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Re: get my ip address




On Sun 17 Feb 2019 at 12:51:34 (+0900), John Crawley wrote:
> On 16/02/2019 14.28, David Wright wrote:
> > On Sat 16 Feb 2019 at 11:10:32 (+0900), John Crawley wrote:
> > > On 16/02/2019 08.54, David Wright wrote:
> > > > On Fri 15 Feb 2019 at 22:04:42 (+0000), Darac Marjal wrote:
> > > > > If you're going to recommend parsing `ip`, the -j option may be more
> > > > > amenable to scripting. (JSON output)
> ---
> > > > (Sorry if I was expected to explicitly write "shell scripting".)
> > > > … I don't think that JSON would be any help: rather, the opposite.
> > > 
> > > Though a call to jq makes parsing json very easy for shell scripts.
> > 
> > I'm not sure I understand why you'd ask ip to write JSON, and then
> > post-process it with jq to filter it to different JSON, and then
> > parse it in a shell, rather than just parsing something as simple as
> > the oneline format using the tools that every system has installed
> 
> jq can pull out the exact element of the json that you want, making
> further shell parsing unnecessary.
> Totally unrelated example, (Adobe flash player downloads)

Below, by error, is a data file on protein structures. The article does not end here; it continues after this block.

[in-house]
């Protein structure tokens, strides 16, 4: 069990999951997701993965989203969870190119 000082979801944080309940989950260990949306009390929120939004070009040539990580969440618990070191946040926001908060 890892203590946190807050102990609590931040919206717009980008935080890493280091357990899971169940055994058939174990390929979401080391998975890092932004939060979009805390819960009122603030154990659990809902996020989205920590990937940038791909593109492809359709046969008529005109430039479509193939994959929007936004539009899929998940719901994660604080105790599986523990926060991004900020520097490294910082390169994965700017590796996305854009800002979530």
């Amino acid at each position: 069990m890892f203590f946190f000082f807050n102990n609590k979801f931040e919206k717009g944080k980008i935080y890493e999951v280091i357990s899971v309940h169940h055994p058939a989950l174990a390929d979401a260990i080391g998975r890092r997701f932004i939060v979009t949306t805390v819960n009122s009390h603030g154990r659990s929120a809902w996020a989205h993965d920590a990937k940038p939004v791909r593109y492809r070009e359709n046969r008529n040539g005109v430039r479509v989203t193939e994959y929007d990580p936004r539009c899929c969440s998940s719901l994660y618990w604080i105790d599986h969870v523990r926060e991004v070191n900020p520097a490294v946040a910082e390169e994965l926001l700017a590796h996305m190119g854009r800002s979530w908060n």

> this query:
> curl -s "https://get.adobe.com/flashplayer/webservices/json/?platform_type=Linux&platform_arch=x86-32&browser_dist=Chrome";
> | jq -r '.[0].download_url'
> returns:
> http://fpdownload.adobe.com/pub/flashplayer/pdc/32.0.0.142/flash_player_ppapi_linux.i386.tar.gz

It's a very different example from what the OP was talking about. But
I am interested to know where the [0] came from in your jq options.

It's also a very different example from what I use   ip -o   for,
which is to pick up the name of my own wired interface and the
ipv6 address of whatever machine is connected to the other end of
a cat5 cable. The results are used for the purpose, much disapproved
of by certain people here, of directly connecting two hosts and using
the ipv6 link to transfer files, thereby leaving both machines' ipv4
configuration completely undisturbed.

My script fragments are:

 Mywiredifname=$(ip -o link show | sed -e '/^[0-9]\+: [^e]/d;s/[0-9]\+: \([^:]\+\): .*/\1/;')

where sed throws away any interface names not starting with "e" and
then prints the rest. (All my machines nowadays have one wired port,
so multiple lines never occur.)

 ping6 -c 1 -W 1 ff02::1%"$Mywiredifname"
 Neighbour=$(ip -6 -o neighbour | sed -e 's/^\([^ ]\+\) .*/\1/;')

where sed throws away everything after the first space.
So now I have the ipv6 address of the interface at the other end,
and I can login or transfer files with a single bash function that
isn't aware of the hostnames at either end.

This ping, for example, checks whether the machine is still connected¹
at the other end (neighbour entries can be stale) before proceeding:

 ping6 -c 1 -W 1 "$Neighbour%$Mywiredifname" # and test $?

You're welcome to rewrite these fragments using json, and I shall
try them out.

¹ I have the odd cat5 connector where the locking tab has snapped off.

Cheers,
David.